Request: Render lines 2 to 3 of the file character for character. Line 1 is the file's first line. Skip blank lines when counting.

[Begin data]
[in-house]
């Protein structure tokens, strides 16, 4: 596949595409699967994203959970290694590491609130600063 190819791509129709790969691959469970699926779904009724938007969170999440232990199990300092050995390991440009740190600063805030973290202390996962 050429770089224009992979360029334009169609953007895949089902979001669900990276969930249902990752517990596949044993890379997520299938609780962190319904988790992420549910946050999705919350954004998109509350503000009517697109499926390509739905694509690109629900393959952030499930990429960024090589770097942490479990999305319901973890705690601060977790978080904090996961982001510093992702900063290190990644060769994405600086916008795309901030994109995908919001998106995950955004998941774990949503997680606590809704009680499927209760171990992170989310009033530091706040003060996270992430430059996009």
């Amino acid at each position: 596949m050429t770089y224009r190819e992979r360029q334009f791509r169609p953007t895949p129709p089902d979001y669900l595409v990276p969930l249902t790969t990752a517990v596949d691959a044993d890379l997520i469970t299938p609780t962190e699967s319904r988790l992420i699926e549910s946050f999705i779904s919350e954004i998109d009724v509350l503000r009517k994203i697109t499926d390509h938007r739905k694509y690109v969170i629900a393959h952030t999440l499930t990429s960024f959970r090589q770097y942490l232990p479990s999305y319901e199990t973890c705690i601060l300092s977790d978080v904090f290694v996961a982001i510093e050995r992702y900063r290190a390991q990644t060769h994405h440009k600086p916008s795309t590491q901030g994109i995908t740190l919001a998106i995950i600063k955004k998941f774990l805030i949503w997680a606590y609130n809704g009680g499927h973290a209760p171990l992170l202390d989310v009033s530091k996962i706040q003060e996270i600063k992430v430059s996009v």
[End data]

């Protein structure tokens, strides 16, 4: 596949595409699967994203959970290694590491609130600063 190819791509129709790969691959469970699926779904009724938007969170999440232990199990300092050995390991440009740190600063805030973290202390996962 050429770089224009992979360029334009169609953007895949089902979001669900990276969930249902990752517990596949044993890379997520299938609780962190319904988790992420549910946050999705919350954004998109509350503000009517697109499926390509739905694509690109629900393959952030499930990429960024090589770097942490479990999305319901973890705690601060977790978080904090996961982001510093992702900063290190990644060769994405600086916008795309901030994109995908919001998106995950955004998941774990949503997680606590809704009680499927209760171990992170989310009033530091706040003060996270992430430059996009």
């Amino acid at each position: 596949m050429t770089y224009r190819e992979r360029q334009f791509r169609p953007t895949p129709p089902d979001y669900l595409v990276p969930l249902t790969t990752a517990v596949d691959a044993d890379l997520i469970t299938p609780t962190e699967s319904r988790l992420i699926e549910s946050f999705i779904s919350e954004i998109d009724v509350l503000r009517k994203i697109t499926d390509h938007r739905k694509y690109v969170i629900a393959h952030t999440l499930t990429s960024f959970r090589q770097y942490l232990p479990s999305y319901e199990t973890c705690i601060l300092s977790d978080v904090f290694v996961a982001i510093e050995r992702y900063r290190a390991q990644t060769h994405h440009k600086p916008s795309t590491q901030g994109i995908t740190l919001a998106i995950i600063k955004k998941f774990l805030i949503w997680a606590y609130n809704g009680g499927h973290a209760p171990l992170l202390d989310v009033s530091k996962i706040q003060e996270i600063k992430v430059s996009v």